With a word processor, you are limited and hamstrung by the structure, content, and look of the document that you see on the screen.

With Scrivener, you are omnipotent. A project is a collection of cells and DNA. You get to construct and reconstruct those cells and that DNA in whatever way your imagination conceives.

Some additional videos here…

Don’t worry about it. I’ll work it out.

Thank you. I thoroughly appreciate you taking the time to try and assist me.

I’ll take a look at those links and see how I go. I prefer written instructions to videos so I was a bit slack with watching the tutorials. I’m not sure yet why all of the chapters came out the other end as individual word documents but I’m sure it’ll become clearer after I look through those. Thanks again.

Lunk’s question is important because there are two different ways to get work out of Scrivener.

The Export command is the one to use if you need to access your work with some tool other than Scrivener. It will export the entire Binder structure as a folder (or set of folders).

The Compile command is the one to use if you want to assemble a complete copy of your manuscript for your own review or for publication. It stitches the components in the Draft folder into a single document in the specified format.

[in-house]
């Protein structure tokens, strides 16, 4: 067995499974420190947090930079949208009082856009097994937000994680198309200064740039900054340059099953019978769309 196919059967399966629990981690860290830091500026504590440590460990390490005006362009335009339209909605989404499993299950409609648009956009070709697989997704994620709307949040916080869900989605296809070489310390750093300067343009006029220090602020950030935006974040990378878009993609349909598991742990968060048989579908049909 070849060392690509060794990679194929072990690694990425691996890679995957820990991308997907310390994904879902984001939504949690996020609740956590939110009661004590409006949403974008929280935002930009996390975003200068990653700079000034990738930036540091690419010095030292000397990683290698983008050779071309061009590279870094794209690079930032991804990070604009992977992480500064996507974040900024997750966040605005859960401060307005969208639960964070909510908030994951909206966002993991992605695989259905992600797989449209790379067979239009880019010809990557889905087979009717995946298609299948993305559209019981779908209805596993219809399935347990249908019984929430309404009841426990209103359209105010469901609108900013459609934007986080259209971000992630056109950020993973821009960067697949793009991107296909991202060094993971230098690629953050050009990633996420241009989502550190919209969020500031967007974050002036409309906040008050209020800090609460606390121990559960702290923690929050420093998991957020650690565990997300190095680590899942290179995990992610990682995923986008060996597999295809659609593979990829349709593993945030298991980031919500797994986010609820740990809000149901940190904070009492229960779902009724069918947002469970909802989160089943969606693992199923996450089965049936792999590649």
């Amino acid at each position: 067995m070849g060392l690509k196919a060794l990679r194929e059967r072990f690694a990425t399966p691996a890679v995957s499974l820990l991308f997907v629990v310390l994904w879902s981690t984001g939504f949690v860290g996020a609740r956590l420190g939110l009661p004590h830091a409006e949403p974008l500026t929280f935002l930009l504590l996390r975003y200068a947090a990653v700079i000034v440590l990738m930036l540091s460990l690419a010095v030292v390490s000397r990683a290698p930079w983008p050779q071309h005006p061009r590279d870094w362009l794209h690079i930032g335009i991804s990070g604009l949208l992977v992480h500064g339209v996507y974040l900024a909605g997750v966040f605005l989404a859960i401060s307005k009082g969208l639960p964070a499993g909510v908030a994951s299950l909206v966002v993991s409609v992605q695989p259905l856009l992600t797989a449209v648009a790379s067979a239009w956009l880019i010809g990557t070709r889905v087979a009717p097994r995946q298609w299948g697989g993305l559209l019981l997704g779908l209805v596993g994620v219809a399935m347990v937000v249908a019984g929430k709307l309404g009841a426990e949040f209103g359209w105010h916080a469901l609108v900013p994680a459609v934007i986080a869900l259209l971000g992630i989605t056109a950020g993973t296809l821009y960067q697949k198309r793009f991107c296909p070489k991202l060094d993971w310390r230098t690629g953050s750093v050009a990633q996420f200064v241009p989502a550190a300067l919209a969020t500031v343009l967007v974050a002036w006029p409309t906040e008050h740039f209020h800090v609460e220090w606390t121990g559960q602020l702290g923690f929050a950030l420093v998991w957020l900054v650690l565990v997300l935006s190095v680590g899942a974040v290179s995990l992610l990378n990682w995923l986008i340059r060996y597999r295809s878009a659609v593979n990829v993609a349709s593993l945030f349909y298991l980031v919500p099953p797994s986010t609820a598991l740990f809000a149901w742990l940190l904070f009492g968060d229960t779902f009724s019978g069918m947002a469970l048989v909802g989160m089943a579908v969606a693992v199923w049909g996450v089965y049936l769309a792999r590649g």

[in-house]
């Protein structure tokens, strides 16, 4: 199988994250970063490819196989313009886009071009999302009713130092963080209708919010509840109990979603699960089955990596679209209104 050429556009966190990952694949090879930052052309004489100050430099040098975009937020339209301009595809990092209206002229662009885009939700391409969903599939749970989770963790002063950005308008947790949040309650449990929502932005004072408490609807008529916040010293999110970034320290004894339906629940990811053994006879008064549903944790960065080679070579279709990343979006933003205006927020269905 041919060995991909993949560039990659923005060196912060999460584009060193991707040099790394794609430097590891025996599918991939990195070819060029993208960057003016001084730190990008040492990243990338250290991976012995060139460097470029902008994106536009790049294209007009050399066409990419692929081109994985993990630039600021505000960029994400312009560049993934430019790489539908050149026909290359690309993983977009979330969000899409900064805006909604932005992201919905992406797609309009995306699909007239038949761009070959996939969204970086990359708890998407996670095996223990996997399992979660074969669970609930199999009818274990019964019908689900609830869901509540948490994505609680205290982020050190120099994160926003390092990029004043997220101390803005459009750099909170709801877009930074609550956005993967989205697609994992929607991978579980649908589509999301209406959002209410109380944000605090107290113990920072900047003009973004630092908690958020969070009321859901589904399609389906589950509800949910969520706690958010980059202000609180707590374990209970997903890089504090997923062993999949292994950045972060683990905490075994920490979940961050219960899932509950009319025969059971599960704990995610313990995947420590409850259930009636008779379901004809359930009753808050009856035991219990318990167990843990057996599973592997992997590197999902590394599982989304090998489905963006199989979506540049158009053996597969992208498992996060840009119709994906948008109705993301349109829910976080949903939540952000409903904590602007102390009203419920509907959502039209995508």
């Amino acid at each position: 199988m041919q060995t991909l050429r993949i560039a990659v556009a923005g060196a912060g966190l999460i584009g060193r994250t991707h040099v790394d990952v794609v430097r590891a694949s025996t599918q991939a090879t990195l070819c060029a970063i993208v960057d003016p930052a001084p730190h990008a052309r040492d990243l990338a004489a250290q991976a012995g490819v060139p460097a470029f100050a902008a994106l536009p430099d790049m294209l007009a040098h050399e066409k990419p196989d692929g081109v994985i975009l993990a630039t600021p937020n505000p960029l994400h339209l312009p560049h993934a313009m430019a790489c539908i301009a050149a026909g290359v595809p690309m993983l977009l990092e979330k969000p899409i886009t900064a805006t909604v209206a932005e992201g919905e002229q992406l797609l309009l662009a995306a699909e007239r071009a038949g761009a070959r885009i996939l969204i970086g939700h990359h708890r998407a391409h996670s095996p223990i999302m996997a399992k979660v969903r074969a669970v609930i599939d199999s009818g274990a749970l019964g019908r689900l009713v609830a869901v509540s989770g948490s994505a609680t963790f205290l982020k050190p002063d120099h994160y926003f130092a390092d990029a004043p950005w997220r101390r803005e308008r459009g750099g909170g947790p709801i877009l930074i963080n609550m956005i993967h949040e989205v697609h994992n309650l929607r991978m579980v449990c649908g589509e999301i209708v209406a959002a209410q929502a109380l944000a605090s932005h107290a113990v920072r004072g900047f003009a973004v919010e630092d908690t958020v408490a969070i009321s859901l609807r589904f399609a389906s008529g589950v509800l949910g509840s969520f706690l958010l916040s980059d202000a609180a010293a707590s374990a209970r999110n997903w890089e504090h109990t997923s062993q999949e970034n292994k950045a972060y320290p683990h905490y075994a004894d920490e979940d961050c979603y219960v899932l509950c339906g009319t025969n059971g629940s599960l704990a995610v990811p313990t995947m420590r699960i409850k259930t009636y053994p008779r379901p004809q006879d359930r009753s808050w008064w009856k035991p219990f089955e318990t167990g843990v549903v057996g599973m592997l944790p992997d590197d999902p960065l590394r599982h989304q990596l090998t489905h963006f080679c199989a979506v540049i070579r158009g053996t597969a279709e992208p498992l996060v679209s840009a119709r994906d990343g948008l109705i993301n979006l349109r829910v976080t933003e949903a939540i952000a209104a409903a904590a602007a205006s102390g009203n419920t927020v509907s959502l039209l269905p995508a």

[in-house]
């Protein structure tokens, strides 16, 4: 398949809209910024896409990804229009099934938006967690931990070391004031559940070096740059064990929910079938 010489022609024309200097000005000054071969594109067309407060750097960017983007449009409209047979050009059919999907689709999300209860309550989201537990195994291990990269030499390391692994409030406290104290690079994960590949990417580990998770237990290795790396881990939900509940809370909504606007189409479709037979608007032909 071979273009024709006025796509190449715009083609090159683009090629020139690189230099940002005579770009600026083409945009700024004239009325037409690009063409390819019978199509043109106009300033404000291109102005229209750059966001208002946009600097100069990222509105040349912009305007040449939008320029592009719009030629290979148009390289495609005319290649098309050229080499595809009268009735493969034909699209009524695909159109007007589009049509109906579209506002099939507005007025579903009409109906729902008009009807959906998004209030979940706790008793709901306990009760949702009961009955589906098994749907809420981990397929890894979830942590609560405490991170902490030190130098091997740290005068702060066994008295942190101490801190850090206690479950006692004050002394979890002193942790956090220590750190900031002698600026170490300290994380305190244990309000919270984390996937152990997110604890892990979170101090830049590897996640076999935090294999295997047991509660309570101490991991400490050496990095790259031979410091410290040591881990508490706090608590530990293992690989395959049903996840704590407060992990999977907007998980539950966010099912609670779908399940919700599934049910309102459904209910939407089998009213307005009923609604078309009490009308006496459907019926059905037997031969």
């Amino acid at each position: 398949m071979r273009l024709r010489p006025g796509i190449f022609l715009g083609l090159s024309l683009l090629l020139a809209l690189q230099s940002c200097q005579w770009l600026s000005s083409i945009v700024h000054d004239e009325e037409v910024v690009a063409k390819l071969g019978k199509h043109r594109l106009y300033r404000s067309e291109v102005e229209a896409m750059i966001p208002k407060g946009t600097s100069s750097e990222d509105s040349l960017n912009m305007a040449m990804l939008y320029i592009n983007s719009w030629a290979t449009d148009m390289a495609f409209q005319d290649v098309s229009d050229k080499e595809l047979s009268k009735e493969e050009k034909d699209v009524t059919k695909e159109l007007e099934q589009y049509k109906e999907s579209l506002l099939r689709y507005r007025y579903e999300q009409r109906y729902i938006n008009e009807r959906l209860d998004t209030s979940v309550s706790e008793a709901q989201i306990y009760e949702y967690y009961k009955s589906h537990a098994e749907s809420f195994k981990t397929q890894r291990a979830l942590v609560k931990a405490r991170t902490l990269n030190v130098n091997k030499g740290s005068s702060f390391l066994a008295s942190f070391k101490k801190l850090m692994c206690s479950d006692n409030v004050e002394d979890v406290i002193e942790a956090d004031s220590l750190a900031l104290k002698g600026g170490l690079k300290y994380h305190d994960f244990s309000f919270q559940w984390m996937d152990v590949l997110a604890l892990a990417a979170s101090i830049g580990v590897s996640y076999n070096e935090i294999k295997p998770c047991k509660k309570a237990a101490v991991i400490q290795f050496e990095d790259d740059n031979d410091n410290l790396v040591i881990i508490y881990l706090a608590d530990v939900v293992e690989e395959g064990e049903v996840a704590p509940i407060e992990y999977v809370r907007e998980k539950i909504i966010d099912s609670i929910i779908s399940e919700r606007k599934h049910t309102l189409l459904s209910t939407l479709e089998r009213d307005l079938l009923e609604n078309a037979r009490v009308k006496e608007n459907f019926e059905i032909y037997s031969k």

The two commands have different goals, different options, and different results, so knowing which one you are using is key to getting useful information from either the forum or the documentation.



Completely understand.

When working with Scrivener, writers have two main options for outputting their work from the Binder.

  1. They can export each item in the Binder as an individual file. See chapter 24 of the manual.

  2. They can compile either some or all of the files in the the draft folder (where the main manuscript is held in the Binder) as a single file. This single file can be created in various different formats, such as ebook, PDF, Word file, RTF file, etc. See chapter 23 of the manual. … df#page236

Compiling is non-destructive in that it creates a new version of the compiled text. Users can compile repeatedly and to different formats without impacting on the data held in the Scrivener project, allowing them to refine the presentation of their work and to prepare it for different uses.